About a month ago, following the advice of Michael Morisy (from Muckrock.com), I contacted the First Amendment Coalition’s Free Legal HOTLINE consultation service and just received an answer from one of their lawyers, last Thursday.
The Hotline gives free access to lawyers (First Amendment and government access specialists) in California at Bryan Cave, LLP, a major San Francisco-based law firm, ‘for questions about access to government records, to agency and local government meetings and to court documents and proceedings.’
Of course, I asked them about Elliott Smith’s case and about the possibility to have access to the information the police has never released – not even to the Smith family.
This is what David Greene, senior counsel in the firm’s San Francisco office, wrote to me:
‘Bryan Cave LLP is general counsel for the First Amendment Coalition and responds to FAC hotline inquiries. In responding to inquiries, we can give general information regarding open government and freedom of speech issues but cannot provide specific legal advice or representations. I apologize for the delay in responding to your inquiry.
The California Public Records Act, Government Code sections 6250 et seq., generally provides that the records of state and local agencies are open to inspection and copy upon request. As you can imagine, however, there are numerous categories of records excluded from the Public Records Act. Among these exemptions is Government Code section 6254(f), which exempts all records in police investigative files, except that certain information regarding calls for assistance and arrest must be disclosed if contemporaneously requested.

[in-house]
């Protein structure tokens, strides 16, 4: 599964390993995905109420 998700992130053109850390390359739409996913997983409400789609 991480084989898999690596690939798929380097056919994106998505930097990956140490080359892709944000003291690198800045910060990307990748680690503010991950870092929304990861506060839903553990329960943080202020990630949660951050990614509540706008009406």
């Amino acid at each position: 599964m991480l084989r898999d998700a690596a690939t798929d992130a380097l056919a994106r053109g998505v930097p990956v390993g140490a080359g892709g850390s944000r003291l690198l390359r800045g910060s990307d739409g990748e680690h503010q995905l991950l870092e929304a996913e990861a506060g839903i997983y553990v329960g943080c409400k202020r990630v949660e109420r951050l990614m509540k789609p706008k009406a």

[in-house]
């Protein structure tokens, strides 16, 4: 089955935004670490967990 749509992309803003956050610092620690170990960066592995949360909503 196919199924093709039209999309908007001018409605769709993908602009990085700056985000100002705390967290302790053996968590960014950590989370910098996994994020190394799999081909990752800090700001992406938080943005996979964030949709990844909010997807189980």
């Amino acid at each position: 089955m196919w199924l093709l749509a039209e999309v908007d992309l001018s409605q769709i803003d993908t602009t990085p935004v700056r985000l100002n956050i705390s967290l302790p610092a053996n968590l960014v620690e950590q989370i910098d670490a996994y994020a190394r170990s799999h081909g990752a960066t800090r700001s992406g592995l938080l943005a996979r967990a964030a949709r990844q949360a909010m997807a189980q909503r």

So, unfortunately, there is nothing that compels the LAPD to disclose this information.
That being said, the exemptions to the Public Records Act are largely discretionary. Thus the LAPD can release the records you seek if it so chooses. So your best option is to see if you can convince the LAPD to release the records.
I hope that information is helpful.’
In short, records are open to the public according to this act, but there are many things which can be excluded, and in particular police files,… and ‘there isnothing that compels the LAPD to disclose this information.’
But the police can choose to release it if we are convincing enough?? How can I convince the police if the family couldn’t? It is a never ending maze with no way out, every time we bang our head on a wall.
When I called the detective Morris a few years ago, he told me there were other reports beside the autopsy report, but what are they doing with them? Why didn’t they show them to the family? And why has the family not even been able to see the knife or the ‘suicide note’? I don’t know how to convince the police to release files they have been sitting on for the past 8 years. I need a new idea!
Originally published on Rock NYC (March 31 2012)